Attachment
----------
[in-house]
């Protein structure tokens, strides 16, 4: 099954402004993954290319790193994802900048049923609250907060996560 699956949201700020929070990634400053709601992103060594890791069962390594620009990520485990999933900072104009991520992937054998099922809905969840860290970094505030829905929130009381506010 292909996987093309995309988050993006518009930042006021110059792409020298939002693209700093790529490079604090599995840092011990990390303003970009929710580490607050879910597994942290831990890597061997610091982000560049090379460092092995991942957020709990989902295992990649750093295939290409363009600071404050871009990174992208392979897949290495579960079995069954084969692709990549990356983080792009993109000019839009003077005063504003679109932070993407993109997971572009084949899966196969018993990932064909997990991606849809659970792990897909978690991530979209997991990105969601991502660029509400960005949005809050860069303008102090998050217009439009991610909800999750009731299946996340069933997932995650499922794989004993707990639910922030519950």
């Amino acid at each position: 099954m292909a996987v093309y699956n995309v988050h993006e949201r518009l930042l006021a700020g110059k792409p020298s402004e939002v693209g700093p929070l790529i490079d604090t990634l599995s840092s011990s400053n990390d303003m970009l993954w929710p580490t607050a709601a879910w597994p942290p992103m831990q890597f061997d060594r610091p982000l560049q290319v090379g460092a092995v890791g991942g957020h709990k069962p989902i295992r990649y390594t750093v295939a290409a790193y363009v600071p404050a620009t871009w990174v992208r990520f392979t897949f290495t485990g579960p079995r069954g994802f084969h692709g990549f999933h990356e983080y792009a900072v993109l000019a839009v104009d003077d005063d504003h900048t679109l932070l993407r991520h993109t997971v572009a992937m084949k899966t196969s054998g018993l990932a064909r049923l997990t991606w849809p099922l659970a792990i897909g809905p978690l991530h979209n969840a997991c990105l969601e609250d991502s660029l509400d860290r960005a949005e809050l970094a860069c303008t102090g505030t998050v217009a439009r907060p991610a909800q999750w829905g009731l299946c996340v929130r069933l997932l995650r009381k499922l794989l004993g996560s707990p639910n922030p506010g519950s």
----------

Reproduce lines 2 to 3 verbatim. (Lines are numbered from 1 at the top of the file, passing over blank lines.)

């Protein structure tokens, strides 16, 4: 099954402004993954290319790193994802900048049923609250907060996560 699956949201700020929070990634400053709601992103060594890791069962390594620009990520485990999933900072104009991520992937054998099922809905969840860290970094505030829905929130009381506010 292909996987093309995309988050993006518009930042006021110059792409020298939002693209700093790529490079604090599995840092011990990390303003970009929710580490607050879910597994942290831990890597061997610091982000560049090379460092092995991942957020709990989902295992990649750093295939290409363009600071404050871009990174992208392979897949290495579960079995069954084969692709990549990356983080792009993109000019839009003077005063504003679109932070993407993109997971572009084949899966196969018993990932064909997990991606849809659970792990897909978690991530979209997991990105969601991502660029509400960005949005809050860069303008102090998050217009439009991610909800999750009731299946996340069933997932995650499922794989004993707990639910922030519950």
């Amino acid at each position: 099954m292909a996987v093309y699956n995309v988050h993006e949201r518009l930042l006021a700020g110059k792409p020298s402004e939002v693209g700093p929070l790529i490079d604090t990634l599995s840092s011990s400053n990390d303003m970009l993954w929710p580490t607050a709601a879910w597994p942290p992103m831990q890597f061997d060594r610091p982000l560049q290319v090379g460092a092995v890791g991942g957020h709990k069962p989902i295992r990649y390594t750093v295939a290409a790193y363009v600071p404050a620009t871009w990174v992208r990520f392979t897949f290495t485990g579960p079995r069954g994802f084969h692709g990549f999933h990356e983080y792009a900072v993109l000019a839009v104009d003077d005063d504003h900048t679109l932070l993407r991520h993109t997971v572009a992937m084949k899966t196969s054998g018993l990932a064909r049923l997990t991606w849809p099922l659970a792990i897909g809905p978690l991530h979209n969840a997991c990105l969601e609250d991502s660029l509400d860290r960005a949005e809050l970094a860069c303008t102090g505030t998050v217009a439009r907060p991610a909800q999750w829905g009731l299946c996340v929130r069933l997932l995650r009381k499922l794989l004993g996560s707990p639910n922030p506010g519950s």